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Glenn Nichols, surrounded by his hospice team. The author is in yellow.

Genetic Linkage

Incidental Findings from Genome Sequencing – Nuances and Caveats

March 24, 2013

Tags: genome, DNA, incidental finding, 23andMe, bioethics

A genome sequenced to investigate one disease may reveal another.
You have your genome or exome (the protein-encoding part) sequenced to help diagnose a puzzling set of symptoms, and something totally unrelated, and unexpected, turns up – a so-called “incidental finding.”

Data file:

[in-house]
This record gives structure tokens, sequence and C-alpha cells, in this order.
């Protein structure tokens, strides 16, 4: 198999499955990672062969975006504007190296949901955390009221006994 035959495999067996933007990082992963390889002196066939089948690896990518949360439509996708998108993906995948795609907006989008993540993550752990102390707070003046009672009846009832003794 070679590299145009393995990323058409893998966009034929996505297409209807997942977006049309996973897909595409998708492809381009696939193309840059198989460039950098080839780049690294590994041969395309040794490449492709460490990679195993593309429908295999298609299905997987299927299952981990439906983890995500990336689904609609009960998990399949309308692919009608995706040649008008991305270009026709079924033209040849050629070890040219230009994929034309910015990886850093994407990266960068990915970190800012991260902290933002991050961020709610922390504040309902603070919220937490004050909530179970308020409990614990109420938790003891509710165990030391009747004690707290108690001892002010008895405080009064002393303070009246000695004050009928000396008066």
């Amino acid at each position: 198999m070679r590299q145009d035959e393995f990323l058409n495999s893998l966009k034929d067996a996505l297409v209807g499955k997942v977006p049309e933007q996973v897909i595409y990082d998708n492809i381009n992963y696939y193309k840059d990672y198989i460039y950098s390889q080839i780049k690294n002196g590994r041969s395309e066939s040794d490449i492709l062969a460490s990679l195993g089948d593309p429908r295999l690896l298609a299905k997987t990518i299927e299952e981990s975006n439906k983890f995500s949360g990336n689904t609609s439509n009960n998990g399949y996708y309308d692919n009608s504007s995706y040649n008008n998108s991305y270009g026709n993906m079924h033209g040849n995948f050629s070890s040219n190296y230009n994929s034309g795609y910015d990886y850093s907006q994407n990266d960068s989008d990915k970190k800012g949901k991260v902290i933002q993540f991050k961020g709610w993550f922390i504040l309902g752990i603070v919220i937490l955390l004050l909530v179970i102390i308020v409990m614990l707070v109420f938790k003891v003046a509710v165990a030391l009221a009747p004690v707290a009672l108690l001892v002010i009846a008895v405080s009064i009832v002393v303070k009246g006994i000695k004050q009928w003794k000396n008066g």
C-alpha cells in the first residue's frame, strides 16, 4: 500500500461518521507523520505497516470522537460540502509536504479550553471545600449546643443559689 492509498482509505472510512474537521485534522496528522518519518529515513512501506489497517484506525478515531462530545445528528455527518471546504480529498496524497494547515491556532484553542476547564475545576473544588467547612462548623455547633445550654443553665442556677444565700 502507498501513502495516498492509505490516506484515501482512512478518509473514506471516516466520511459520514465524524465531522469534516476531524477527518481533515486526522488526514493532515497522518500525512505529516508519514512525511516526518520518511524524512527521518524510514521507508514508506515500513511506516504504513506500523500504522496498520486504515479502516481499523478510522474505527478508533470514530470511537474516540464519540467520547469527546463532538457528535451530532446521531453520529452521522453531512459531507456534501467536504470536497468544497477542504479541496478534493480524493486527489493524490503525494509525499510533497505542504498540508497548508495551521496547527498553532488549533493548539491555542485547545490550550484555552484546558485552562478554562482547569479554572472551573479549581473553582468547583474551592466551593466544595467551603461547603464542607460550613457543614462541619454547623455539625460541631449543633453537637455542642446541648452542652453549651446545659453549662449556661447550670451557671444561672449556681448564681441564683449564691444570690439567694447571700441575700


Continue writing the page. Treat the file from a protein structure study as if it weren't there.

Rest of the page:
Surprises, of course, aren’t new in medicine. The term “incidental finding” comes from “incidentaloma,” coined in 1995 to describe an adrenal tumor found on a scan looking for something else. I had one -- a CT scan of my appendix revealed a polycystic liver. A friend had it much worse. She volunteered to be a control in an Alzheimer’s imaging trial, and her scan revealed two brain aneurysms!

Geneticists have long expected an avalanche of incidental findings from clinical (exome or genome) sequencing. (more…)

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